Compassion, Goats, Family & Tortoises


PBS had a special about unique animal relationships, and it’s also on Netflix. Here is the link to some of the strange combinations of animal relationships. All of the combinations are unlikely friendships, different types of animals that should not even like one another. Some were actually predator/prey animal scenarios in the wild, but against the odds, they became friends. **All of the pictures in this post came from the link above, from the PBS special.**

My favorite two animals were a blind horse and a goat. Jack, a 16-year-old goat, formed a touching relationship with Charlie, a blind 40-year-old horse. Jack essentially became Charlie’s eyes, and would lead him around the ranch property where they both lived. The owner said that Charlie first lost site in one eye, so Jack led him on his good side. He just instinctively knew which side was the horse’s blind side. When Charlie lost site in his other eye, Jack began to lead right in front. There was a bad storm one day, and Jack the goat came screaming up to the house until the owners came running out and followed him. He led them down the path to a bunch of twisted trees where Charlie was trapped in the center. The owner knew from that moment on that she no longer had to worry about Charlie, because as long as Jack was around Charlie would always have someone looking out for him.

The amazing thing about Charlie and Jack is that these two animals prove that compassion  exists between animals. Jack had absolutely nothing to gain from the relationship with Charlie. Their relationship is a model for what we should strive for in our lives. I can’t count how many times I’ve heard people talking about who deserves kindness or who deserves assistance. Compassion from another being is not something that is always deserved or earned. There have been moments in my life that I have been given more than I deserved.


The photograph above is of Great Dane, Kate and her surrogate daughter deer, Pip. The deer was abandoned in the woods as a doe by her mother. Kate’s owner rescued her, and Kate adopted the doe right away. Once Pip grew into an adult, fully integrated into a herd of deer, she still visited Kate regularly. Even though Kate looked different and smelled different from the deer in the herd and different from Pip, she was Pip’s mother in every way that mattered. She was not related to her by blood, but their bond was so fierce that even once Pip had fawns of her own, she brought them back to see Kate.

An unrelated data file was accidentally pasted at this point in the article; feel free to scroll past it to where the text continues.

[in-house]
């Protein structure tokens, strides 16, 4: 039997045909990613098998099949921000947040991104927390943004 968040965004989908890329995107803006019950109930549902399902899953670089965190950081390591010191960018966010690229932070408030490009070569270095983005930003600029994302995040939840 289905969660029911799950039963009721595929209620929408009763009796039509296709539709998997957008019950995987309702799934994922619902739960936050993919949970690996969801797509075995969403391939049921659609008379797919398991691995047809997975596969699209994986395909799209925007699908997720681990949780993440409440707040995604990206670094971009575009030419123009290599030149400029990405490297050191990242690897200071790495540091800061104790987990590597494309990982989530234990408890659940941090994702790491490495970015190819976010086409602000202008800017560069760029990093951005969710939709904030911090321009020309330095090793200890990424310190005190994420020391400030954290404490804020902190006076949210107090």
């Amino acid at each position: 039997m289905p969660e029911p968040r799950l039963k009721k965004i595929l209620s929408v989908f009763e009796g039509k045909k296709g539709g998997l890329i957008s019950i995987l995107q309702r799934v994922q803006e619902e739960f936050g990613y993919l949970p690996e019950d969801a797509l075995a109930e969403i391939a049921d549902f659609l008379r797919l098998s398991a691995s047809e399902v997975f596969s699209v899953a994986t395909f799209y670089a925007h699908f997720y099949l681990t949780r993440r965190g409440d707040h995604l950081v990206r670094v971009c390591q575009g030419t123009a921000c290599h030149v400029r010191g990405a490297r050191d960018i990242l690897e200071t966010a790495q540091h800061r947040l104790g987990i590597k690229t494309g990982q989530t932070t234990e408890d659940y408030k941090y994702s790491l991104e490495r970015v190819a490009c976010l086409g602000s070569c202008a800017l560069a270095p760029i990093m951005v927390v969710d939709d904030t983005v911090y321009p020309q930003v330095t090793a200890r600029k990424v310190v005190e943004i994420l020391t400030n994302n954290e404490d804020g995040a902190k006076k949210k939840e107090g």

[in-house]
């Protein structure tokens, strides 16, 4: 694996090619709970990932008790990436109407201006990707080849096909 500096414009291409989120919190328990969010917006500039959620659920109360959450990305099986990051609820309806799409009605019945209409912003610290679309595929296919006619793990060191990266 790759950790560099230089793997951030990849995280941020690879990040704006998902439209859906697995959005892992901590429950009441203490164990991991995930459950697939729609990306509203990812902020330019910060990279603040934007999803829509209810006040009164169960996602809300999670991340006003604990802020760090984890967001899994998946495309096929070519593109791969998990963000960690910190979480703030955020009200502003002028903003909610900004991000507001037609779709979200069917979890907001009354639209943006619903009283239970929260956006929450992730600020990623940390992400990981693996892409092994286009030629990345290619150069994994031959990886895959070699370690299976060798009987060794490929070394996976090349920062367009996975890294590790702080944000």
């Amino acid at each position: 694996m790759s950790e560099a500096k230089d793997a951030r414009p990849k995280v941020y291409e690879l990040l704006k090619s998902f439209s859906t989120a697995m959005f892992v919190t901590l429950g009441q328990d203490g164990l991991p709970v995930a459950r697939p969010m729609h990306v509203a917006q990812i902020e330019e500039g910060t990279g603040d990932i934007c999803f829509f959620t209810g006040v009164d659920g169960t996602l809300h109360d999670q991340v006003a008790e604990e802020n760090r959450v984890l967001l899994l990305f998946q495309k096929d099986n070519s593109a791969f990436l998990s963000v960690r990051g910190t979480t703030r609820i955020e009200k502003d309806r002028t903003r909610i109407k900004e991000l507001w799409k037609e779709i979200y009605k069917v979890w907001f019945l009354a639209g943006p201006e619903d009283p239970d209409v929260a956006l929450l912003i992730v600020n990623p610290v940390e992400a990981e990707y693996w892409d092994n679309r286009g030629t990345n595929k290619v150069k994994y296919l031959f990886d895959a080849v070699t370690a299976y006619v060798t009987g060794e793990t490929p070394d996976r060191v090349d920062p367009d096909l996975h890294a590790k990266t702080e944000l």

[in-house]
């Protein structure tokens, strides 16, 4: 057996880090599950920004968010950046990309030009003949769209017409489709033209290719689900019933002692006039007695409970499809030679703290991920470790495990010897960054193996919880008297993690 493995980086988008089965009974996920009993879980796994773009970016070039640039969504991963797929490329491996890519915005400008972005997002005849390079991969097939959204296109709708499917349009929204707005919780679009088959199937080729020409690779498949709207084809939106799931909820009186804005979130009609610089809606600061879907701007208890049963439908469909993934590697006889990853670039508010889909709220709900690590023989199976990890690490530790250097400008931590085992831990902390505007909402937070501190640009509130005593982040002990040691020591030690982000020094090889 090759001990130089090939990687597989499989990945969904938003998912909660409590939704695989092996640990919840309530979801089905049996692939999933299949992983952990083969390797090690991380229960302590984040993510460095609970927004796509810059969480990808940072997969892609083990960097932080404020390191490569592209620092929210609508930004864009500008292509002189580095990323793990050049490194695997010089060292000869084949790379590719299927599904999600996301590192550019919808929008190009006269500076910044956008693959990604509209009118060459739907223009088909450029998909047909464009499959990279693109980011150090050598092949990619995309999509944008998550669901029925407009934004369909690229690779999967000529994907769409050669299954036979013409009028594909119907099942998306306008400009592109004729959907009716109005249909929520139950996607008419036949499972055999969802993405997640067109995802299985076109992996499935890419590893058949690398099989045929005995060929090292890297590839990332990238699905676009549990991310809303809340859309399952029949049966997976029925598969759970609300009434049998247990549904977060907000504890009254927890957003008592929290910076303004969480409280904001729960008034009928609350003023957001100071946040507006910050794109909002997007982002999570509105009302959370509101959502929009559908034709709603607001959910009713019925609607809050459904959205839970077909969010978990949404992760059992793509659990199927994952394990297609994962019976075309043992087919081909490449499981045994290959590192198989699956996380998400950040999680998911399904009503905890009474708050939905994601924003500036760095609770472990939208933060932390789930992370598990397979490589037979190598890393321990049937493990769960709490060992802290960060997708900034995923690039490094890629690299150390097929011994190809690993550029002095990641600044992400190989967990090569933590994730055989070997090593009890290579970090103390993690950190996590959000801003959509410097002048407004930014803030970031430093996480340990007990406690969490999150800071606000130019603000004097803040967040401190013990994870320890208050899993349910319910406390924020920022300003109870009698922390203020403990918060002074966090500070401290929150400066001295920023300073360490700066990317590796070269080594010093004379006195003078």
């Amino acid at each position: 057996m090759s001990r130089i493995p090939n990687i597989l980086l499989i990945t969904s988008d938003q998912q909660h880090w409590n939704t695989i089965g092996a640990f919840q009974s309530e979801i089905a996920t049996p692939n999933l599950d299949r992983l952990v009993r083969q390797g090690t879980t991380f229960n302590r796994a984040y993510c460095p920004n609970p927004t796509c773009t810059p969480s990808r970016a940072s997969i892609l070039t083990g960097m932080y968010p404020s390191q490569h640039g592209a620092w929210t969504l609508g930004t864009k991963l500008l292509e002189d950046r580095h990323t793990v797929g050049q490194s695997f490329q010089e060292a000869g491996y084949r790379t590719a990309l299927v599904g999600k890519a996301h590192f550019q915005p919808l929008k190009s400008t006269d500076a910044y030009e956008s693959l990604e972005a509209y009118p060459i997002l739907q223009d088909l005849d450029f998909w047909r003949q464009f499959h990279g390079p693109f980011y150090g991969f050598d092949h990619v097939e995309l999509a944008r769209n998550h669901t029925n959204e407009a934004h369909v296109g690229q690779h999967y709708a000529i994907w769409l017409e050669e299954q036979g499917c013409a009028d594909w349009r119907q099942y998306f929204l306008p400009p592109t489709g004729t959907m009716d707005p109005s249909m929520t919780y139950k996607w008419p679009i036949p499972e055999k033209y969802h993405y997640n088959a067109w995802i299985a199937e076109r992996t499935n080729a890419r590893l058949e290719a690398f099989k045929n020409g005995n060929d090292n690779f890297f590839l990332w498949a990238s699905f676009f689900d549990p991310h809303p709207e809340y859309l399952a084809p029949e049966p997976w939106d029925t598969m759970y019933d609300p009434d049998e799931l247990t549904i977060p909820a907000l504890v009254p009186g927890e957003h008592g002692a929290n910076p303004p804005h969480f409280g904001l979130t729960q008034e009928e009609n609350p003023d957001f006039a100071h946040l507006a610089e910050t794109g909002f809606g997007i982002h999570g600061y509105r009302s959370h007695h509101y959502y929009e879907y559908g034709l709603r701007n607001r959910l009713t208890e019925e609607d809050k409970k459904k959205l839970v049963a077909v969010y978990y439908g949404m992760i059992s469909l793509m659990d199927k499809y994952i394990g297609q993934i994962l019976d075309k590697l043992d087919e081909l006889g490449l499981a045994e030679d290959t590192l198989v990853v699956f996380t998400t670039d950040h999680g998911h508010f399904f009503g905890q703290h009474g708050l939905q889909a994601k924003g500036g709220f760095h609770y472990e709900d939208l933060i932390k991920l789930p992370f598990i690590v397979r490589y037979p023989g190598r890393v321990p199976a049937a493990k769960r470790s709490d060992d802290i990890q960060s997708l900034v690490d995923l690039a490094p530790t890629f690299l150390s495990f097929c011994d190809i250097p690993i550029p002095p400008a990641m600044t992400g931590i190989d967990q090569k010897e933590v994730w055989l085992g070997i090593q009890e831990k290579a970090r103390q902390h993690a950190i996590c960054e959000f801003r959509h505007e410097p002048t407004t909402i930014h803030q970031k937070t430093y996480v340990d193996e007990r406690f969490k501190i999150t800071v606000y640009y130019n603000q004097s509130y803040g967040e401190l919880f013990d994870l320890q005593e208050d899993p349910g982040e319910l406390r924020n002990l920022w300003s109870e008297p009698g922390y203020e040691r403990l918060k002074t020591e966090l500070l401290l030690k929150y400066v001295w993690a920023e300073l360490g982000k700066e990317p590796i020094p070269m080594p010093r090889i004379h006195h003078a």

Some of the other relationships between the pairs of animals began when they were just babies, such as the bottom picture below. They were paired together before they knew they weren’t supposed to be friends, and the same can be said for children. People are not born hating or judging one another, these are traits that are taught.


Perhaps the most interesting pair was a male goose and a female tortoise. Geese mate for life, and the goose decided that this 45-year-old tortoise was his mate. They are inseparable. The goose follows the tortoise everywhere, not allowing anyone else to come anywhere close to his girl.

All of these animals reminded me of blended families. They don’t pay attention to what they are supposed to be to one another, and follow their feelings instead. It doesn’t matter that they are not blood-related or whether or not they are even the same species. Family is family, regardless of blood.

Trish Eklund is taking a nontraditional approach to parenting children after divorce and remarriage. Raising her two daughters of ten and fourteen with her husband, ex-husband, and his wife, they consult one another on all parenting decisions. Trish has been featured on, and She is a regular writer on, writer and co-editor for Her View From Omaha. Follow her on Twitter: @trishiewriter, Google +, and Pinterest.